My Valentine’s Day break-up with Comcast

- Headline in last Wednesday's New York Post

2020? Try February of 2011.

That’s when my Comcast bill — for cable TV and high-speed Internet — went to $203 and I said enough! I canceled cable, sold my three flat-screen TVs and started watching everything on my iPad.

I now pay Comcast $69.95 a month for Internet, and my ComEd bill has been cut significantly now that I don’t have television sets sucking up electricity. My monthly usage went from a 12-month high of 914 kilowatts to last month’s all-time low of 243.

What I found is that there’s an app for nearly all of my favorite shows, and that I don’t mind watching them on a smaller screen (even after once owning a 65-inch flat-screen) – especially now that the iPad has a retina display screen.

Cord-cutting, really, was a cinch, and I now pay only $7.99 a month — thank you, Hulu Plus! — for programming.

I know that dumping cable hasn’t been as easy for others, especially ESPN addicts and families. CNET editor David Katzmaier wrote 16 months ago about going a month without cable, then deciding to go back to Verizon. He wrote: “I’ve reconnected, and committed to the pipe for another two years, I can’t help but feel that I should have done more, kept at it longer, or found a way to make it work. On the other hand, I’m infinitely relieved that my wife and I can eliminate TV as a source of stress in our household.”

My Comcast separation has been stress-free. It happened this way:

In February of 2011 — shortly after I went on a gadget-buying spree and bought an Apple TV, Roku and Boxee Box — Comcast raised its rates (again!) and pushed my cable/Internet bill above the $200 mark. I called customer service and canceled the cable portion. (Our break-up was on Valentine’s Day, Comcast told me last week when I checked to confirm the date.) There was no attempt to keep me as a customer; all the rep did was tell me that my high-speed Internet charge would go from about $45 to $65 without TV in the package. (The rate’s gone up since.)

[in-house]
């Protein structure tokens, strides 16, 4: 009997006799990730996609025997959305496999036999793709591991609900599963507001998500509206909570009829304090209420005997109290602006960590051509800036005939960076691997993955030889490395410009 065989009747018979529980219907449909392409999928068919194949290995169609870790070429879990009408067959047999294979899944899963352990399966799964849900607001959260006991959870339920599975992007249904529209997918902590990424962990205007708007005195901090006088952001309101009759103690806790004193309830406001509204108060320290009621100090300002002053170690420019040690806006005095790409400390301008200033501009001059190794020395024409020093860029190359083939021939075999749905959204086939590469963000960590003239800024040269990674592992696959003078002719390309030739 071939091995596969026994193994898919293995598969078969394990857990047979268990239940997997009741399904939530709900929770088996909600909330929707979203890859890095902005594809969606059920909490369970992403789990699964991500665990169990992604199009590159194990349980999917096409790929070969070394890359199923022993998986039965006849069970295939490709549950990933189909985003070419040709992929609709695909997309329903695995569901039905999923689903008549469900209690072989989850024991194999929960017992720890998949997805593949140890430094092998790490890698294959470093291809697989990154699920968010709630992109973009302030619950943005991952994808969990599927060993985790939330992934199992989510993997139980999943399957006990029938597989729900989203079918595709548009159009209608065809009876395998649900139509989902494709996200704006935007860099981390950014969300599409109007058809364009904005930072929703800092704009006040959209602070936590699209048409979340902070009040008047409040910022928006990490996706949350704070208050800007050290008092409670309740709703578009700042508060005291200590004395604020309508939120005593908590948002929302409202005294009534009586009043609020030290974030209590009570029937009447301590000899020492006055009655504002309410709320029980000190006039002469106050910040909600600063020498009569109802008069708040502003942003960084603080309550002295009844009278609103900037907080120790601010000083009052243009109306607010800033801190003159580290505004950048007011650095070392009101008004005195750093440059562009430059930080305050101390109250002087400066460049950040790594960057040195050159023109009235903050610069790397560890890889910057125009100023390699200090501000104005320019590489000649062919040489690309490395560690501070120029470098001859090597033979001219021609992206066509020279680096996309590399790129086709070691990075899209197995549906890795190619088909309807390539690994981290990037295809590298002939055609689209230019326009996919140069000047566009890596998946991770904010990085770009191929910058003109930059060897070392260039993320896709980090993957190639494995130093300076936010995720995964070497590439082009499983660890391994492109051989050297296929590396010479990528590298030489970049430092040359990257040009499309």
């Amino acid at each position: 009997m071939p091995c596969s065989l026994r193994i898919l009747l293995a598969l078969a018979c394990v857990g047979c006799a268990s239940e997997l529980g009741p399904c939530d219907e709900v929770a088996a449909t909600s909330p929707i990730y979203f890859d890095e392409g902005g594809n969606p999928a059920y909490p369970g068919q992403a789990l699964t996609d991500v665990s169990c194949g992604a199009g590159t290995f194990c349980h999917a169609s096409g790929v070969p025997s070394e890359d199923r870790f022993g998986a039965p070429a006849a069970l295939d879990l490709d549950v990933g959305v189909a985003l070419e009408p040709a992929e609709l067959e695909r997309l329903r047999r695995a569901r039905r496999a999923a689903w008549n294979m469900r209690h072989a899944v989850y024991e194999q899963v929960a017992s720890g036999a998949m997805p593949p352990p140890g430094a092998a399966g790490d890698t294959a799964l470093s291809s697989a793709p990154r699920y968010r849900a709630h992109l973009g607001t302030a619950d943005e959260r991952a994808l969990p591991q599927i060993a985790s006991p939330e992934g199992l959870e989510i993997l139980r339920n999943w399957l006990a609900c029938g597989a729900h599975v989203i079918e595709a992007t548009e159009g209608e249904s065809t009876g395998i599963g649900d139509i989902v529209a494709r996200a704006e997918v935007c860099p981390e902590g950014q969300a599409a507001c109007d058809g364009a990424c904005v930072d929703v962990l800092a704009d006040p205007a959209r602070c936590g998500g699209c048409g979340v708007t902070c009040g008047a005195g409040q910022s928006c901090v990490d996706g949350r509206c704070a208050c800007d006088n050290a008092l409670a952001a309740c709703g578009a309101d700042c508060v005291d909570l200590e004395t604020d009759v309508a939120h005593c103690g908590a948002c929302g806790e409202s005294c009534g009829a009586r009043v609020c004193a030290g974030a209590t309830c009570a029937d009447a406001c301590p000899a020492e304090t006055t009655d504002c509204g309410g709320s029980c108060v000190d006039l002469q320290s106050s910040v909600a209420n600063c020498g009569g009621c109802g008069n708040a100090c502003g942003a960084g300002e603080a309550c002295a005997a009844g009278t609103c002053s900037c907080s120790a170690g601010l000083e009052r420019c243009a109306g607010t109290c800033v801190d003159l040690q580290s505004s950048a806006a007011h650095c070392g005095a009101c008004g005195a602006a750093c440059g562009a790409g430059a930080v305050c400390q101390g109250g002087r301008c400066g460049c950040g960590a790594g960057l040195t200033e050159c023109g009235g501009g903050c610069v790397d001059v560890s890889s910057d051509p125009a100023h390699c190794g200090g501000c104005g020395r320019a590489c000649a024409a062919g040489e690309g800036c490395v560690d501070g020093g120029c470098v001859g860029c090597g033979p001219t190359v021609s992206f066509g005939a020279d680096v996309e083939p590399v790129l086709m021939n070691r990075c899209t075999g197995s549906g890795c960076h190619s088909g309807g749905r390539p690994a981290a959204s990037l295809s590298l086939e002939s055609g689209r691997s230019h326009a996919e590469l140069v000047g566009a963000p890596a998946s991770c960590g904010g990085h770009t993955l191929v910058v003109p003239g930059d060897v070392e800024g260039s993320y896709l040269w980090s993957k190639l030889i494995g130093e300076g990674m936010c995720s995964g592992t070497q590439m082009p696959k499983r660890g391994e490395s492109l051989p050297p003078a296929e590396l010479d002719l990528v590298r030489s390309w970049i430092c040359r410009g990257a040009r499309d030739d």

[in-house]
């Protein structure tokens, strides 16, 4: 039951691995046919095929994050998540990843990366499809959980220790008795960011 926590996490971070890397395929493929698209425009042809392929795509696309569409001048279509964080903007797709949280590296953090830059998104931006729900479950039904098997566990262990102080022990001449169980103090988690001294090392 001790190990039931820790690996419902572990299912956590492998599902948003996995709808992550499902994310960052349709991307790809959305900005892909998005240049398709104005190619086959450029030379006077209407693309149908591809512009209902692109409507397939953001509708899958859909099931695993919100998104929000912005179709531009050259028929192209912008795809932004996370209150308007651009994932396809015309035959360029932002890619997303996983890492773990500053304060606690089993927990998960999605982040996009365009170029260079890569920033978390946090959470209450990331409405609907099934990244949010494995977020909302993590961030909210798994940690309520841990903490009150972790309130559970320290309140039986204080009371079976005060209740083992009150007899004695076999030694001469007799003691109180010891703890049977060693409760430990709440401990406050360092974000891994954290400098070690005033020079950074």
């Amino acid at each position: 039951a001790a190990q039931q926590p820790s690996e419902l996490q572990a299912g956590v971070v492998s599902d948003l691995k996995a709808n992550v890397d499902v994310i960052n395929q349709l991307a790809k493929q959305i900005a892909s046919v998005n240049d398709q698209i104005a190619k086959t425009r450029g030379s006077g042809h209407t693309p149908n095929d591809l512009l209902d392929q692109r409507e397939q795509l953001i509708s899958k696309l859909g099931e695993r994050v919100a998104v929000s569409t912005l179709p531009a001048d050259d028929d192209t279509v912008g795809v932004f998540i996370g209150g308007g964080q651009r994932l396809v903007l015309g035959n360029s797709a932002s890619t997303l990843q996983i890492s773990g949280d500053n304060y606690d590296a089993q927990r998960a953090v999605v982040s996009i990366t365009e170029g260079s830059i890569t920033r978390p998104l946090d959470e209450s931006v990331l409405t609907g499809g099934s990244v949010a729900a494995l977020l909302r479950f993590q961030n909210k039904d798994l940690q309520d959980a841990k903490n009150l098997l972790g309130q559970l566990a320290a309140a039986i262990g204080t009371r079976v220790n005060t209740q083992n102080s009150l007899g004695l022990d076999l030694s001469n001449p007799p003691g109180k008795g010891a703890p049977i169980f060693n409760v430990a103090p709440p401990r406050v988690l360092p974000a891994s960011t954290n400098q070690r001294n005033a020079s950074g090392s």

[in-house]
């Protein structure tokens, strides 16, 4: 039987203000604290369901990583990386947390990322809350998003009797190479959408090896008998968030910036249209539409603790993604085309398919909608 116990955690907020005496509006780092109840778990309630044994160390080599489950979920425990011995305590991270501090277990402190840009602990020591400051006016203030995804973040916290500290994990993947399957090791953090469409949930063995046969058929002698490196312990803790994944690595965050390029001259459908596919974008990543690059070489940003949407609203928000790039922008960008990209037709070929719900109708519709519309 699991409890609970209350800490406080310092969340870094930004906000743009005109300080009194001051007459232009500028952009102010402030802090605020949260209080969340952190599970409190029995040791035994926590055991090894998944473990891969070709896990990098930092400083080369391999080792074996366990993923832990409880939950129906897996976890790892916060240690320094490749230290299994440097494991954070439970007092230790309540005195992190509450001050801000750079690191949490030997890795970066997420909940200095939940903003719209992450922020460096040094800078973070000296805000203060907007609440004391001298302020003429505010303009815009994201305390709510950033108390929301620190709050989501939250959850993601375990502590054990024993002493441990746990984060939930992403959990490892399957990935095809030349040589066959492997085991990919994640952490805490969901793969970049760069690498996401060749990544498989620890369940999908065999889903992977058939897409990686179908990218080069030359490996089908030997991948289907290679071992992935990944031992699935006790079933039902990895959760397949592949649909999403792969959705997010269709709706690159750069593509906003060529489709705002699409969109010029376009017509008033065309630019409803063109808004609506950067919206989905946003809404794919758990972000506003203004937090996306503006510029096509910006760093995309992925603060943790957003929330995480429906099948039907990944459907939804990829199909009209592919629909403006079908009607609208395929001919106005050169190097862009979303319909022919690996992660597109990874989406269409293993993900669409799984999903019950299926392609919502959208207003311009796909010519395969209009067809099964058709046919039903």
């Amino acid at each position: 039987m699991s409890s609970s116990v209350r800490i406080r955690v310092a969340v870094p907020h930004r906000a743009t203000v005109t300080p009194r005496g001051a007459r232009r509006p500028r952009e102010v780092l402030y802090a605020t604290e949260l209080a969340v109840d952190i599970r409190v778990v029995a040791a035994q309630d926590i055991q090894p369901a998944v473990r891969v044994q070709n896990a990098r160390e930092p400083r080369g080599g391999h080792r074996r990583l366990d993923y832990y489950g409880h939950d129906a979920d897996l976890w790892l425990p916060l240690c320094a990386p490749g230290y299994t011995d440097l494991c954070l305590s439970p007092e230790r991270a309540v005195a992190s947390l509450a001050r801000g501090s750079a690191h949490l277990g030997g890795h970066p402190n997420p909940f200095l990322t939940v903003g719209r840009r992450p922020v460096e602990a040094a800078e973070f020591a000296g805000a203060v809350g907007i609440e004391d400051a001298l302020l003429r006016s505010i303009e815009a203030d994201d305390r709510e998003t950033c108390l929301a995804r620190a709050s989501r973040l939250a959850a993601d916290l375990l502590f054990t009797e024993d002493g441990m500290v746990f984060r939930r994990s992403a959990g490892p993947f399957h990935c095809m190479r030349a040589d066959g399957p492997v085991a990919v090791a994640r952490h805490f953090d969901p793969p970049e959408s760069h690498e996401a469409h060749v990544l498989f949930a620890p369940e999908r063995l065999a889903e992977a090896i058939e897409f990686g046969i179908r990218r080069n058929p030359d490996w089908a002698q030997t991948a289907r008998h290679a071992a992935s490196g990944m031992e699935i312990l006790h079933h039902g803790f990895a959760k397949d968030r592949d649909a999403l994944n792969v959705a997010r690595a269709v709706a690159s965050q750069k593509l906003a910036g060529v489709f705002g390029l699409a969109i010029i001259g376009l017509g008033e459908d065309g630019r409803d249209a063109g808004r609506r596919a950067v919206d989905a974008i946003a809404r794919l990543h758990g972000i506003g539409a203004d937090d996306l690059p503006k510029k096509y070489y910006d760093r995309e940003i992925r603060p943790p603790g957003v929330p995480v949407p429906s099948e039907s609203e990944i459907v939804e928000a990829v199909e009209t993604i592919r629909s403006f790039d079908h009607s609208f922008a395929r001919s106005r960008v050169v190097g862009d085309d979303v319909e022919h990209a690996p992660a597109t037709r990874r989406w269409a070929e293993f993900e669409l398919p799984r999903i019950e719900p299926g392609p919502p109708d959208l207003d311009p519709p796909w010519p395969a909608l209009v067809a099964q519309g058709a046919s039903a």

Electric usage from my latest ComEd bill

I continued to get the ABC, NBC, CBS and Fox stations at no charge. I used Hulu Plus on the Roku player to watch “The Colbert Report,” “The Daily Show,” and other programs. When the Comcast’s Xfinity iPad app launched, I discovered that I could watch nearly all of my favorite premium subscription channel shows (including “Eastbound and Down,” “Shameless,” and “Dexter”) for free on the iPad. As more and more tablet apps were released (NBC Nightly News, Team Coco, 60 Minutes, PBS and others), I found myself watching most shows from the iPad — or at least keeping one eye on them — while I checked Twitter, Facebook, email and websites from my MacBook Air. My bedroom and office TV sets were rarely used; my living room television was the only one I was watching, and that wasn’t very often.

A few months ago I decided it was time to leave Evanston after 12 years and explore other parts of the country. What should I take with me? Definitely not the dust-collecting TVs, I decided. I recently put the three flat-screens on Craigslist — along with the Apple TV, Roku, Boxee Box, 3D Blu-Ray player and 3D glasses — and they sold quickly. One buyer was so happy with my $475 price that he agreed to patch the holes cut in the walls to hang the TVs for a deep discount. When that job’s complete, the condo goes up for sale. Anyone want a beautiful one-bedroom place with a box fireplace, floor-to-ceiling windows and a Starbucks around the corner?


Hulu Plus: Late Night with Jimmy Fallon, American Dad, Daily Show with Jon Stewart, The Colbert Report, Saturday Night Live

XFINITY: Real Time with Bill Maher, Nurse Jackie, The Big C, Dexter, Parks and Recreation, Community, The Office, Saturday Night Live, Conan, Girls, Weeds, Curb Your Enthusiasm, Family Guy Late Show with David Letterman; Late Late Show with Craig Ferguson

ABC Player: Modern Family, Jimmy Kimmel Live, The Middle

NBC app: 30 Rock